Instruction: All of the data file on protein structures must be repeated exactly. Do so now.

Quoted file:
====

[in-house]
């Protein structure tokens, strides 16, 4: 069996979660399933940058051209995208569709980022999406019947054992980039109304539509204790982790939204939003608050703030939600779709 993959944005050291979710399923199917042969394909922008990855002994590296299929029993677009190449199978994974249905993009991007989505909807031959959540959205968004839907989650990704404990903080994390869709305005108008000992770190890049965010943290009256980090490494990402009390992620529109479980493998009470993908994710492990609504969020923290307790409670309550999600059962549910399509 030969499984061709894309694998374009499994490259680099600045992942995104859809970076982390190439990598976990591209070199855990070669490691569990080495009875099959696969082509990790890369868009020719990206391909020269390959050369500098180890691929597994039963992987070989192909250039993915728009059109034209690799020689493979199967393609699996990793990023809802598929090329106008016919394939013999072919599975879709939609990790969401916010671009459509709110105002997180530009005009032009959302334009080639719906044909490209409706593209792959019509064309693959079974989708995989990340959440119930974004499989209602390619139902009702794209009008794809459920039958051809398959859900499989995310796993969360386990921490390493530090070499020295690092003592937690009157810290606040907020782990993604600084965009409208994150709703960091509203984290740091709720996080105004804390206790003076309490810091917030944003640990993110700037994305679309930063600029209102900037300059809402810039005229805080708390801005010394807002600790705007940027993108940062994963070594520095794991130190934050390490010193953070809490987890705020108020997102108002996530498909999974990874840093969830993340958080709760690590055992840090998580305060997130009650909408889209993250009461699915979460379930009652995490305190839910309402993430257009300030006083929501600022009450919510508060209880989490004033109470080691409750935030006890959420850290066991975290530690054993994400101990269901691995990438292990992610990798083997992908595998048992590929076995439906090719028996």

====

[in-house]
């Protein structure tokens, strides 16, 4: 069996979660399933940058051209995208569709980022999406019947054992980039109304539509204790982790939204939003608050703030939600779709 993959944005050291979710399923199917042969394909922008990855002994590296299929029993677009190449199978994974249905993009991007989505909807031959959540959205968004839907989650990704404990903080994390869709305005108008000992770190890049965010943290009256980090490494990402009390992620529109479980493998009470993908994710492990609504969020923290307790409670309550999600059962549910399509 030969499984061709894309694998374009499994490259680099600045992942995104859809970076982390190439990598976990591209070199855990070669490691569990080495009875099959696969082509990790890369868009020719990206391909020269390959050369500098180890691929597994039963992987070989192909250039993915728009059109034209690799020689493979199967393609699996990793990023809802598929090329106008016919394939013999072919599975879709939609990790969401916010671009459509709110105002997180530009005009032009959302334009080639719906044909490209409706593209792959019509064309693959079974989708995989990340959440119930974004499989209602390619139902009702794209009008794809459920039958051809398959859900499989995310796993969360386990921490390493530090070499020295690092003592937690009157810290606040907020782990993604600084965009409208994150709703960091509203984290740091709720996080105004804390206790003076309490810091917030944003640990993110700037994305679309930063600029209102900037300059809402810039005229805080708390801005010394807002600790705007940027993108940062994963070594520095794991130190934050390490010193953070809490987890705020108020997102108002996530498909999974990874840093969830993340958080709760690590055992840090998580305060997130009650909408889209993250009461699915979460379930009652995490305190839910309402993430257009300030006083929501600022009450919510508060209880989490004033109470080691409750935030006890959420850290066991975290530690054993994400101990269901691995990438292990992610990798083997992908595998048992590929076995439906090719028996």